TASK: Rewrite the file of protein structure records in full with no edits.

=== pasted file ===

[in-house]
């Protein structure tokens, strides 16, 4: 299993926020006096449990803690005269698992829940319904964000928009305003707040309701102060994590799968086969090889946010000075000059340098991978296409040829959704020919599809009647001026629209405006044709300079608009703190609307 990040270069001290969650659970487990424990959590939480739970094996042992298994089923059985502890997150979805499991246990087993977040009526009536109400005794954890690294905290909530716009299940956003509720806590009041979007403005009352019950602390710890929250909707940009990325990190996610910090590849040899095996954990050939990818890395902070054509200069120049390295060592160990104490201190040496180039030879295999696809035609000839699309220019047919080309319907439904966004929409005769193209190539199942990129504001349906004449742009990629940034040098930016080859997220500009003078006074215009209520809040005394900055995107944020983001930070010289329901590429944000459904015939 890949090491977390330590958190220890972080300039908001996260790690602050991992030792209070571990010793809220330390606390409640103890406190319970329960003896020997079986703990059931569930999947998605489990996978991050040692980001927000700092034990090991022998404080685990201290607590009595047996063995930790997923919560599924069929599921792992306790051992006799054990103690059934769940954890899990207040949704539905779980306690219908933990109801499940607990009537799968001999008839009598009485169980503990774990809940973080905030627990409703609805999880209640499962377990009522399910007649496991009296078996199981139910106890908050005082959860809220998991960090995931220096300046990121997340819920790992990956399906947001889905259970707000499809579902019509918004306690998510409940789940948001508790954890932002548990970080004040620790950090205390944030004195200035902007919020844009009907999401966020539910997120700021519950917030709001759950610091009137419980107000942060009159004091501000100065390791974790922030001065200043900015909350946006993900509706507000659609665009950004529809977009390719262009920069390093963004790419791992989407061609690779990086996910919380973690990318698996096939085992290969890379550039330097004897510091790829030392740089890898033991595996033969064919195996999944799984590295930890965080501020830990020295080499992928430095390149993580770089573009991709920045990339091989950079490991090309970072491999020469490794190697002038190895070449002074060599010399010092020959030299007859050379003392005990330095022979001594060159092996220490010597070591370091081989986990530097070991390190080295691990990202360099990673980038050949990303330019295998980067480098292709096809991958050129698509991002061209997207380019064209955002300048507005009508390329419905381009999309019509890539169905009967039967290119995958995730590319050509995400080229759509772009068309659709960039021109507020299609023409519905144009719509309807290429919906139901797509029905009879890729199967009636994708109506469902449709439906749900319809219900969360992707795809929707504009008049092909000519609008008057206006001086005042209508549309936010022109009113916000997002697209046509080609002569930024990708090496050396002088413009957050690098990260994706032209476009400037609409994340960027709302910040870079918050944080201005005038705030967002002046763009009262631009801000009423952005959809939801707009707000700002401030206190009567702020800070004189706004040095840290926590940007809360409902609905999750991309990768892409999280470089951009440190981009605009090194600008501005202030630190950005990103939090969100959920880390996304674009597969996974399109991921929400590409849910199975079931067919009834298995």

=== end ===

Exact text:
[in-house]
């Protein structure tokens, strides 16, 4: 299993926020006096449990803690005269698992829940319904964000928009305003707040309701102060994590799968086969090889946010000075000059340098991978296409040829959704020919599809009647001026629209405006044709300079608009703190609307 990040270069001290969650659970487990424990959590939480739970094996042992298994089923059985502890997150979805499991246990087993977040009526009536109400005794954890690294905290909530716009299940956003509720806590009041979007403005009352019950602390710890929250909707940009990325990190996610910090590849040899095996954990050939990818890395902070054509200069120049390295060592160990104490201190040496180039030879295999696809035609000839699309220019047919080309319907439904966004929409005769193209190539199942990129504001349906004449742009990629940034040098930016080859997220500009003078006074215009209520809040005394900055995107944020983001930070010289329901590429944000459904015939 890949090491977390330590958190220890972080300039908001996260790690602050991992030792209070571990010793809220330390606390409640103890406190319970329960003896020997079986703990059931569930999947998605489990996978991050040692980001927000700092034990090991022998404080685990201290607590009595047996063995930790997923919560599924069929599921792992306790051992006799054990103690059934769940954890899990207040949704539905779980306690219908933990109801499940607990009537799968001999008839009598009485169980503990774990809940973080905030627990409703609805999880209640499962377990009522399910007649496991009296078996199981139910106890908050005082959860809220998991960090995931220096300046990121997340819920790992990956399906947001889905259970707000499809579902019509918004306690998510409940789940948001508790954890932002548990970080004040620790950090205390944030004195200035902007919020844009009907999401966020539910997120700021519950917030709001759950610091009137419980107000942060009159004091501000100065390791974790922030001065200043900015909350946006993900509706507000659609665009950004529809977009390719262009920069390093963004790419791992989407061609690779990086996910919380973690990318698996096939085992290969890379550039330097004897510091790829030392740089890898033991595996033969064919195996999944799984590295930890965080501020830990020295080499992928430095390149993580770089573009991709920045990339091989950079490991090309970072491999020469490794190697002038190895070449002074060599010399010092020959030299007859050379003392005990330095022979001594060159092996220490010597070591370091081989986990530097070991390190080295691990990202360099990673980038050949990303330019295998980067480098292709096809991958050129698509991002061209997207380019064209955002300048507005009508390329419905381009999309019509890539169905009967039967290119995958995730590319050509995400080229759509772009068309659709960039021109507020299609023409519905144009719509309807290429919906139901797509029905009879890729199967009636994708109506469902449709439906749900319809219900969360992707795809929707504009008049092909000519609008008057206006001086005042209508549309936010022109009113916000997002697209046509080609002569930024990708090496050396002088413009957050690098990260994706032209476009400037609409994340960027709302910040870079918050944080201005005038705030967002002046763009009262631009801000009423952005959809939801707009707000700002401030206190009567702020800070004189706004040095840290926590940007809360409902609905999750991309990768892409999280470089951009440190981009605009090194600008501005202030630190950005990103939090969100959920880390996304674009597969996974399109991921929400590409849910199975079931067919009834298995």